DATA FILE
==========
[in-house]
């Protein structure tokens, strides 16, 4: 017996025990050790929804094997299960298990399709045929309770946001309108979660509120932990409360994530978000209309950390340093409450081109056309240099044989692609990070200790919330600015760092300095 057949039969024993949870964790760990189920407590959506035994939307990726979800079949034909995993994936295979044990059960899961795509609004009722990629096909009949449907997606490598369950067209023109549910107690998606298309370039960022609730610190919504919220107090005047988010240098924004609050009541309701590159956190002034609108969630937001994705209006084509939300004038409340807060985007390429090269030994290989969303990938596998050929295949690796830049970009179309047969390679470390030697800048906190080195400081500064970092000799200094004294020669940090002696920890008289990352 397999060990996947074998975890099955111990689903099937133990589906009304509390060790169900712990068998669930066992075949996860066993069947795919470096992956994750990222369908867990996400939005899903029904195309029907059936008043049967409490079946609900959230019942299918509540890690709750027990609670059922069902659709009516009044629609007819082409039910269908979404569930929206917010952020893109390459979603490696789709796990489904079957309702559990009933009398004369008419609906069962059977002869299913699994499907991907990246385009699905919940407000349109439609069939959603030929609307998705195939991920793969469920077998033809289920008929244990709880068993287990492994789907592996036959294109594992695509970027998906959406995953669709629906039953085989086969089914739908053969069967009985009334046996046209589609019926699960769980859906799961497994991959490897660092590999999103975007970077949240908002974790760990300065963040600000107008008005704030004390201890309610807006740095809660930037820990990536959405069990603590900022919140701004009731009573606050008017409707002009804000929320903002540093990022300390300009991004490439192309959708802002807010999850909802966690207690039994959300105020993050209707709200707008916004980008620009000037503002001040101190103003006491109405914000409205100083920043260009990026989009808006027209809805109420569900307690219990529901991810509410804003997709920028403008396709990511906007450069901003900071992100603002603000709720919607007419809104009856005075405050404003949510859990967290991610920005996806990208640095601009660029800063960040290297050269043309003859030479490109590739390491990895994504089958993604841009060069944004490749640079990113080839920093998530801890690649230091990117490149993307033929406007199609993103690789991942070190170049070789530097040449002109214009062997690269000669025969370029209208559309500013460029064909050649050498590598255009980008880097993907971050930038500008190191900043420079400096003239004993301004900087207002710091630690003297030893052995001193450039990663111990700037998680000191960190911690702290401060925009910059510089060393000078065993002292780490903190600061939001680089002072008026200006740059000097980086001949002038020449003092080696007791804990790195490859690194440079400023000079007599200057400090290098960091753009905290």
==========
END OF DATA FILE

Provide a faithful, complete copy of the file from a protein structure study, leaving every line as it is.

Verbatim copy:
[in-house]
């Protein structure tokens, strides 16, 4: 017996025990050790929804094997299960298990399709045929309770946001309108979660509120932990409360994530978000209309950390340093409450081109056309240099044989692609990070200790919330600015760092300095 057949039969024993949870964790760990189920407590959506035994939307990726979800079949034909995993994936295979044990059960899961795509609004009722990629096909009949449907997606490598369950067209023109549910107690998606298309370039960022609730610190919504919220107090005047988010240098924004609050009541309701590159956190002034609108969630937001994705209006084509939300004038409340807060985007390429090269030994290989969303990938596998050929295949690796830049970009179309047969390679470390030697800048906190080195400081500064970092000799200094004294020669940090002696920890008289990352 397999060990996947074998975890099955111990689903099937133990589906009304509390060790169900712990068998669930066992075949996860066993069947795919470096992956994750990222369908867990996400939005899903029904195309029907059936008043049967409490079946609900959230019942299918509540890690709750027990609670059922069902659709009516009044629609007819082409039910269908979404569930929206917010952020893109390459979603490696789709796990489904079957309702559990009933009398004369008419609906069962059977002869299913699994499907991907990246385009699905919940407000349109439609069939959603030929609307998705195939991920793969469920077998033809289920008929244990709880068993287990492994789907592996036959294109594992695509970027998906959406995953669709629906039953085989086969089914739908053969069967009985009334046996046209589609019926699960769980859906799961497994991959490897660092590999999103975007970077949240908002974790760990300065963040600000107008008005704030004390201890309610807006740095809660930037820990990536959405069990603590900022919140701004009731009573606050008017409707002009804000929320903002540093990022300390300009991004490439192309959708802002807010999850909802966690207690039994959300105020993050209707709200707008916004980008620009000037503002001040101190103003006491109405914000409205100083920043260009990026989009808006027209809805109420569900307690219990529901991810509410804003997709920028403008396709990511906007450069901003900071992100603002603000709720919607007419809104009856005075405050404003949510859990967290991610920005996806990208640095601009660029800063960040290297050269043309003859030479490109590739390491990895994504089958993604841009060069944004490749640079990113080839920093998530801890690649230091990117490149993307033929406007199609993103690789991942070190170049070789530097040449002109214009062997690269000669025969370029209208559309500013460029064909050649050498590598255009980008880097993907971050930038500008190191900043420079400096003239004993301004900087207002710091630690003297030893052995001193450039990663111990700037998680000191960190911690702290401060925009910059510089060393000078065993002292780490903190600061939001680089002072008026200006740059000097980086001949002038020449003092080696007791804990790195490859690194440079400023000079007599200057400090290098960091753009905290």